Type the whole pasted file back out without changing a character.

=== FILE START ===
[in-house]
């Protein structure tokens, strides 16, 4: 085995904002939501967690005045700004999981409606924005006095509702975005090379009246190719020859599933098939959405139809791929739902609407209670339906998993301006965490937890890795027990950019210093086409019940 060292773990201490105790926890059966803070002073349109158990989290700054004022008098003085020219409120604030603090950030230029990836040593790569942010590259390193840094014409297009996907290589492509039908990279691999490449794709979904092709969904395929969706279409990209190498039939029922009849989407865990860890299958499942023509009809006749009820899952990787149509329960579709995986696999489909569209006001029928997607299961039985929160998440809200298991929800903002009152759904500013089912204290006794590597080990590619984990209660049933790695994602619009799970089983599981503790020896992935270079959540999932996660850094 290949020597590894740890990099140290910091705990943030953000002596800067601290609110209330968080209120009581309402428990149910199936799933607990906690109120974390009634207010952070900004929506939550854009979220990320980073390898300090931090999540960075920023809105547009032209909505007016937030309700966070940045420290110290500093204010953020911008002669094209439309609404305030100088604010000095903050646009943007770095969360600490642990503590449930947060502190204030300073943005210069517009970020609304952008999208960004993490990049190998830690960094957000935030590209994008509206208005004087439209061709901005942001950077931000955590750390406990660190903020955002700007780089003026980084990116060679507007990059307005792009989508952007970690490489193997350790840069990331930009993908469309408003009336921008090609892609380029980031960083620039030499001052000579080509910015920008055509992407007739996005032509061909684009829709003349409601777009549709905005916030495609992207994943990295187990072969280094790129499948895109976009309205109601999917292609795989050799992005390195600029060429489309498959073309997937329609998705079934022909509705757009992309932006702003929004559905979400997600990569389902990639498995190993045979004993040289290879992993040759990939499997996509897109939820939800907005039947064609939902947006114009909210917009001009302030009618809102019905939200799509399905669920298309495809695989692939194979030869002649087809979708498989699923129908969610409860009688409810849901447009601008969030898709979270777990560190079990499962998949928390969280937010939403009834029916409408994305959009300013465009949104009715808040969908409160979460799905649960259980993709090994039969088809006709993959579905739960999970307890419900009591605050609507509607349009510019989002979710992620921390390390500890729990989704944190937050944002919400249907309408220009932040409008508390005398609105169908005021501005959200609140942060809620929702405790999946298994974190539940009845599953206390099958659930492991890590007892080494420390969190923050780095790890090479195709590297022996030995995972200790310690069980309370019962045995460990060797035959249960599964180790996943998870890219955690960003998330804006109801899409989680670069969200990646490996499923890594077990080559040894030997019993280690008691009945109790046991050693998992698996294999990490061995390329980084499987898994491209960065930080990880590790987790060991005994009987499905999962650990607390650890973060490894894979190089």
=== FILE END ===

[in-house]
């Protein structure tokens, strides 16, 4: 085995904002939501967690005045700004999981409606924005006095509702975005090379009246190719020859599933098939959405139809791929739902609407209670339906998993301006965490937890890795027990950019210093086409019940 060292773990201490105790926890059966803070002073349109158990989290700054004022008098003085020219409120604030603090950030230029990836040593790569942010590259390193840094014409297009996907290589492509039908990279691999490449794709979904092709969904395929969706279409990209190498039939029922009849989407865990860890299958499942023509009809006749009820899952990787149509329960579709995986696999489909569209006001029928997607299961039985929160998440809200298991929800903002009152759904500013089912204290006794590597080990590619984990209660049933790695994602619009799970089983599981503790020896992935270079959540999932996660850094 290949020597590894740890990099140290910091705990943030953000002596800067601290609110209330968080209120009581309402428990149910199936799933607990906690109120974390009634207010952070900004929506939550854009979220990320980073390898300090931090999540960075920023809105547009032209909505007016937030309700966070940045420290110290500093204010953020911008002669094209439309609404305030100088604010000095903050646009943007770095969360600490642990503590449930947060502190204030300073943005210069517009970020609304952008999208960004993490990049190998830690960094957000935030590209994008509206208005004087439209061709901005942001950077931000955590750390406990660190903020955002700007780089003026980084990116060679507007990059307005792009989508952007970690490489193997350790840069990331930009993908469309408003009336921008090609892609380029980031960083620039030499001052000579080509910015920008055509992407007739996005032509061909684009829709003349409601777009549709905005916030495609992207994943990295187990072969280094790129499948895109976009309205109601999917292609795989050799992005390195600029060429489309498959073309997937329609998705079934022909509705757009992309932006702003929004559905979400997600990569389902990639498995190993045979004993040289290879992993040759990939499997996509897109939820939800907005039947064609939902947006114009909210917009001009302030009618809102019905939200799509399905669920298309495809695989692939194979030869002649087809979708498989699923129908969610409860009688409810849901447009601008969030898709979270777990560190079990499962998949928390969280937010939403009834029916409408994305959009300013465009949104009715808040969908409160979460799905649960259980993709090994039969088809006709993959579905739960999970307890419900009591605050609507509607349009510019989002979710992620921390390390500890729990989704944190937050944002919400249907309408220009932040409008508390005398609105169908005021501005959200609140942060809620929702405790999946298994974190539940009845599953206390099958659930492991890590007892080494420390969190923050780095790890090479195709590297022996030995995972200790310690069980309370019962045995460990060797035959249960599964180790996943998870890219955690960003998330804006109801899409989680670069969200990646490996499923890594077990080559040894030997019993280690008691009945109790046991050693998992698996294999990490061995390329980084499987898994491209960065930080990880590790987790060991005994009987499905999962650990607390650890973060490894894979190089």